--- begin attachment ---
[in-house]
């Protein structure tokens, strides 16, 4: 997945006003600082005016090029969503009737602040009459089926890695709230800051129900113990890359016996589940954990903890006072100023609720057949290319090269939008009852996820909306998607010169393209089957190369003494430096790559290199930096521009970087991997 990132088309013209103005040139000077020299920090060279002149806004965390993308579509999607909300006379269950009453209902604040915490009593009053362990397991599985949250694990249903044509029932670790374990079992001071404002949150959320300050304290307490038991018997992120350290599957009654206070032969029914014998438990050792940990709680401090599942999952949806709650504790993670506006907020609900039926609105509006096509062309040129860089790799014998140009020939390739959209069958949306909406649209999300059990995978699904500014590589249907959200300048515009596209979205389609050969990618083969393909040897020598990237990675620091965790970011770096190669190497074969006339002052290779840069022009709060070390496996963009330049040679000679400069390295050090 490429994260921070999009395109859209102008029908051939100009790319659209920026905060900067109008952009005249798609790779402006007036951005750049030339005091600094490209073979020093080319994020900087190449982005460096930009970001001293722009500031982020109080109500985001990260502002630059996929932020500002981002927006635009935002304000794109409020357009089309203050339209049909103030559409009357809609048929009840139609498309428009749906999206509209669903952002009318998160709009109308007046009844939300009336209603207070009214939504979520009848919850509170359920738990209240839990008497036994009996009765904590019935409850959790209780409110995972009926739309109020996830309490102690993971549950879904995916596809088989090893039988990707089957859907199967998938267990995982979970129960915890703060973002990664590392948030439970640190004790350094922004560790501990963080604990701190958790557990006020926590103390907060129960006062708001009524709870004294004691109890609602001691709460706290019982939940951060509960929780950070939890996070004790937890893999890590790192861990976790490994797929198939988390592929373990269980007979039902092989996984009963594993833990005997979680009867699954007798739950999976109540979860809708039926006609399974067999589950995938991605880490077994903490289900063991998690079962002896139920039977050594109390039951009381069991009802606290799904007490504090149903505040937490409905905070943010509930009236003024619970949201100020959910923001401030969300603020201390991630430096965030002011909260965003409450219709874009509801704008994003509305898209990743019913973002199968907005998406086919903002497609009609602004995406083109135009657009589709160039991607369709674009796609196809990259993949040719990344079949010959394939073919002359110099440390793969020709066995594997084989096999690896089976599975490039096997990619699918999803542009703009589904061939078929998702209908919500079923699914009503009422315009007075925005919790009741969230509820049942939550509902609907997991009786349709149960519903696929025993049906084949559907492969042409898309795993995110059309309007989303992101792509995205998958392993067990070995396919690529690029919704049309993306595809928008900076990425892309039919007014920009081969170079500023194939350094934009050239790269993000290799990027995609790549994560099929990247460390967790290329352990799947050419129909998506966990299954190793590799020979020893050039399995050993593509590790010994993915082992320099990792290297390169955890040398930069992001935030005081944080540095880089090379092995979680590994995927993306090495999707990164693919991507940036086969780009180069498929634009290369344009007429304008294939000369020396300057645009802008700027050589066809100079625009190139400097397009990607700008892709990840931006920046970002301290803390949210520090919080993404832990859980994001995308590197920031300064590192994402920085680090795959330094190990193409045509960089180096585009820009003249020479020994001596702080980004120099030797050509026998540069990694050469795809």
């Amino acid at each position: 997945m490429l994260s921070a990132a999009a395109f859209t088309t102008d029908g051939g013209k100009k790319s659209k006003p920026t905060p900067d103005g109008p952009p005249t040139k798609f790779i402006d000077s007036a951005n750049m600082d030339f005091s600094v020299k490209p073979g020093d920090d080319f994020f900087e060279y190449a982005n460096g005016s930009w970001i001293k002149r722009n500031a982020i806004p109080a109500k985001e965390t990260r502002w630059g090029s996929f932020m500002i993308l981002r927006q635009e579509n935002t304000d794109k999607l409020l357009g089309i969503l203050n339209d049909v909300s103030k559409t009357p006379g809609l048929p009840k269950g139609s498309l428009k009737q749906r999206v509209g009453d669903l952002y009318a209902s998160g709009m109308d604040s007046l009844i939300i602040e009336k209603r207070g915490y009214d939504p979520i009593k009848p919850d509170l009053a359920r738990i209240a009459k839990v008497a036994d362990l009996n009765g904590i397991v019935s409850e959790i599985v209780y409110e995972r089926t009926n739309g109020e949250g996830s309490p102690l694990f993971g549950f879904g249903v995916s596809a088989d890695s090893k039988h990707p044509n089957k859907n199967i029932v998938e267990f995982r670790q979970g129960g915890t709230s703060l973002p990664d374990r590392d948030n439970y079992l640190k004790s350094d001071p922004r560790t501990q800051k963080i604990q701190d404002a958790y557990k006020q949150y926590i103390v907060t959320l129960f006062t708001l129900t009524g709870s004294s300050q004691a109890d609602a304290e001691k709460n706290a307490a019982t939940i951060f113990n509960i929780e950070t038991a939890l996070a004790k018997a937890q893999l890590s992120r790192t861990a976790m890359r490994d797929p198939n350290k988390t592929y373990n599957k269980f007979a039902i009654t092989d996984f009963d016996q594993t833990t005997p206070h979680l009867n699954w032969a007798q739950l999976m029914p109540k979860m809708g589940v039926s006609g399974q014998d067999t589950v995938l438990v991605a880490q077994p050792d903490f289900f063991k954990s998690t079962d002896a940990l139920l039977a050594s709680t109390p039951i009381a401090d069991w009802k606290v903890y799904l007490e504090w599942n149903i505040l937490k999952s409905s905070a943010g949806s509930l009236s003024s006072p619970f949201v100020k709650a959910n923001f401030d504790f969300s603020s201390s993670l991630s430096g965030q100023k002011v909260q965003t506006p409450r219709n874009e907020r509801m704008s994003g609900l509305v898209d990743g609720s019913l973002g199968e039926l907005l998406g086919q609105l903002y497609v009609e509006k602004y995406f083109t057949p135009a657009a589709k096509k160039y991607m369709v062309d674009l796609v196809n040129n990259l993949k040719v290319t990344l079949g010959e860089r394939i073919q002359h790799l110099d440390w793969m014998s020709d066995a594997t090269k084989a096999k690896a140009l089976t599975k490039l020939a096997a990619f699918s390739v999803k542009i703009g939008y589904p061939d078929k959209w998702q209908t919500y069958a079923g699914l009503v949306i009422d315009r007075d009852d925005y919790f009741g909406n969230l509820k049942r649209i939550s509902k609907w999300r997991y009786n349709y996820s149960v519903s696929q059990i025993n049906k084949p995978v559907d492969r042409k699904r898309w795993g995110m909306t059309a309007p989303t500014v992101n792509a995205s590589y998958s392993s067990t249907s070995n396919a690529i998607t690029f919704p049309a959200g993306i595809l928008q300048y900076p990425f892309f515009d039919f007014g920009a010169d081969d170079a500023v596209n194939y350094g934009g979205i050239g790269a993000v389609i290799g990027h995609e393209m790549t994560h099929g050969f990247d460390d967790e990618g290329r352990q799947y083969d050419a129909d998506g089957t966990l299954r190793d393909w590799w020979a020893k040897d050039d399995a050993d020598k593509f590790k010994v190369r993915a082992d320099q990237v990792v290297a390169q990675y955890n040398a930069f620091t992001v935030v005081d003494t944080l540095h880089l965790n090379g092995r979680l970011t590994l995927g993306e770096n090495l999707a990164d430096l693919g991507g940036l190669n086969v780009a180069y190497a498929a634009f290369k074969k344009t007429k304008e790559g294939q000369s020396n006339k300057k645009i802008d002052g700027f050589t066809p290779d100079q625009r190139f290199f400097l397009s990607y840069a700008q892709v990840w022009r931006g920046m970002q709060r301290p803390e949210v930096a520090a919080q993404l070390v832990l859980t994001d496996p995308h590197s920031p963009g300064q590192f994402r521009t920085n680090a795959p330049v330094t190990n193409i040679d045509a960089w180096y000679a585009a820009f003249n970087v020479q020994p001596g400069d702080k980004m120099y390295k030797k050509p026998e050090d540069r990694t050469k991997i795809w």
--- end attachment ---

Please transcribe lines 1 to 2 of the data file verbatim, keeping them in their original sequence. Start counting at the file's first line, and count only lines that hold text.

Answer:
[in-house]
């Protein structure tokens, strides 16, 4: 997945006003600082005016090029969503009737602040009459089926890695709230800051129900113990890359016996589940954990903890006072100023609720057949290319090269939008009852996820909306998607010169393209089957190369003494430096790559290199930096521009970087991997 990132088309013209103005040139000077020299920090060279002149806004965390993308579509999607909300006379269950009453209902604040915490009593009053362990397991599985949250694990249903044509029932670790374990079992001071404002949150959320300050304290307490038991018997992120350290599957009654206070032969029914014998438990050792940990709680401090599942999952949806709650504790993670506006907020609900039926609105509006096509062309040129860089790799014998140009020939390739959209069958949306909406649209999300059990995978699904500014590589249907959200300048515009596209979205389609050969990618083969393909040897020598990237990675620091965790970011770096190669190497074969006339002052290779840069022009709060070390496996963009330049040679000679400069390295050090 490429994260921070999009395109859209102008029908051939100009790319659209920026905060900067109008952009005249798609790779402006007036951005750049030339005091600094490209073979020093080319994020900087190449982005460096930009970001001293722009500031982020109080109500985001990260502002630059996929932020500002981002927006635009935002304000794109409020357009089309203050339209049909103030559409009357809609048929009840139609498309428009749906999206509209669903952002009318998160709009109308007046009844939300009336209603207070009214939504979520009848919850509170359920738990209240839990008497036994009996009765904590019935409850959790209780409110995972009926739309109020996830309490102690993971549950879904995916596809088989090893039988990707089957859907199967998938267990995982979970129960915890703060973002990664590392948030439970640190004790350094922004560790501990963080604990701190958790557990006020926590103390907060129960006062708001009524709870004294004691109890609602001691709460706290019982939940951060509960929780950070939890996070004790937890893999890590790192861990976790490994797929198939988390592929373990269980007979039902092989996984009963594993833990005997979680009867699954007798739950999976109540979860809708039926006609399974067999589950995938991605880490077994903490289900063991998690079962002896139920039977050594109390039951009381069991009802606290799904007490504090149903505040937490409905905070943010509930009236003024619970949201100020959910923001401030969300603020201390991630430096965030002011909260965003409450219709874009509801704008994003509305898209990743019913973002199968907005998406086919903002497609009609602004995406083109135009657009589709160039991607369709674009796609196809990259993949040719990344079949010959394939073919002359110099440390793969020709066995594997084989096999690896089976599975490039096997990619699918999803542009703009589904061939078929998702209908919500079923699914009503009422315009007075925005919790009741969230509820049942939550509902609907997991009786349709149960519903696929025993049906084949559907492969042409898309795993995110059309309007989303992101792509995205998958392993067990070995396919690529690029919704049309993306595809928008900076990425892309039919007014920009081969170079500023194939350094934009050239790269993000290799990027995609790549994560099929990247460390967790290329352990799947050419129909998506966990299954190793590799020979020893050039399995050993593509590790010994993915082992320099990792290297390169955890040398930069992001935030005081944080540095880089090379092995979680590994995927993306090495999707990164693919991507940036086969780009180069498929634009290369344009007429304008294939000369020396300057645009802008700027050589066809100079625009190139400097397009990607700008892709990840931006920046970002301290803390949210520090919080993404832990859980994001995308590197920031300064590192994402920085680090795959330094190990193409045509960089180096585009820009003249020479020994001596702080980004120099030797050509026998540069990694050469795809």